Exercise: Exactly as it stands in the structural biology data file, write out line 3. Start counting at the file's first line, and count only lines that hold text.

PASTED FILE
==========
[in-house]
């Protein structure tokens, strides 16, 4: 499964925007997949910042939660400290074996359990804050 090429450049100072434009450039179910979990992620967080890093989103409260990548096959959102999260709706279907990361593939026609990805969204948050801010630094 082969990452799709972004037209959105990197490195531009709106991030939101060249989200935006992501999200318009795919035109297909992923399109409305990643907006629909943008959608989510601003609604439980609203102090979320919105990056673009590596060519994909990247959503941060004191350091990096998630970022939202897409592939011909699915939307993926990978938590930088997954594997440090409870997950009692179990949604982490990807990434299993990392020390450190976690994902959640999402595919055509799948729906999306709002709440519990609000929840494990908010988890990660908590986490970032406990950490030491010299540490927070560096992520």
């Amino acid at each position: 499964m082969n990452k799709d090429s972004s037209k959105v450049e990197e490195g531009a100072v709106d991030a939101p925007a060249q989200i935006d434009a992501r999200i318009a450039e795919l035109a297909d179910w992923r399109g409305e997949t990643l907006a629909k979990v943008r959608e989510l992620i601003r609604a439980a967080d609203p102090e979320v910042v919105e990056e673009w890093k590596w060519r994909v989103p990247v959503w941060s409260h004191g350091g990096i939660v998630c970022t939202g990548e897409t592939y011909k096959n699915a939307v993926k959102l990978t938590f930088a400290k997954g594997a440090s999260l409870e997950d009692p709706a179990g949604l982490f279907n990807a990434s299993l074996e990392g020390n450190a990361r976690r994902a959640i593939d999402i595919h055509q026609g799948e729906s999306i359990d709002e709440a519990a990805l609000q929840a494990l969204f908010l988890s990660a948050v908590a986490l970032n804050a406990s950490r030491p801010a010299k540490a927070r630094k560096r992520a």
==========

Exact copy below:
């Amino acid at each position: 499964m082969n990452k799709d090429s972004s037209k959105v450049e990197e490195g531009a100072v709106d991030a939101p925007a060249q989200i935006d434009a992501r999200i318009a450039e795919l035109a297909d179910w992923r399109g409305e997949t990643l907006a629909k979990v943008r959608e989510l992620i601003r609604a439980a967080d609203p102090e979320v910042v919105e990056e673009w890093k590596w060519r994909v989103p990247v959503w941060s409260h004191g350091g990096i939660v998630c970022t939202g990548e897409t592939y011909k096959n699915a939307v993926k959102l990978t938590f930088a400290k997954g594997a440090s999260l409870e997950d009692p709706a179990g949604l982490f279907n990807a990434s299993l074996e990392g020390n450190a990361r976690r994902a959640i593939d999402i595919h055509q026609g799948e729906s999306i359990d709002e709440a519990a990805l609000q929840a494990l969204f908010l988890s990660a948050v908590a986490l970032n804050a406990s950490r030491p801010a010299k540490a927070r630094k560096r992520a």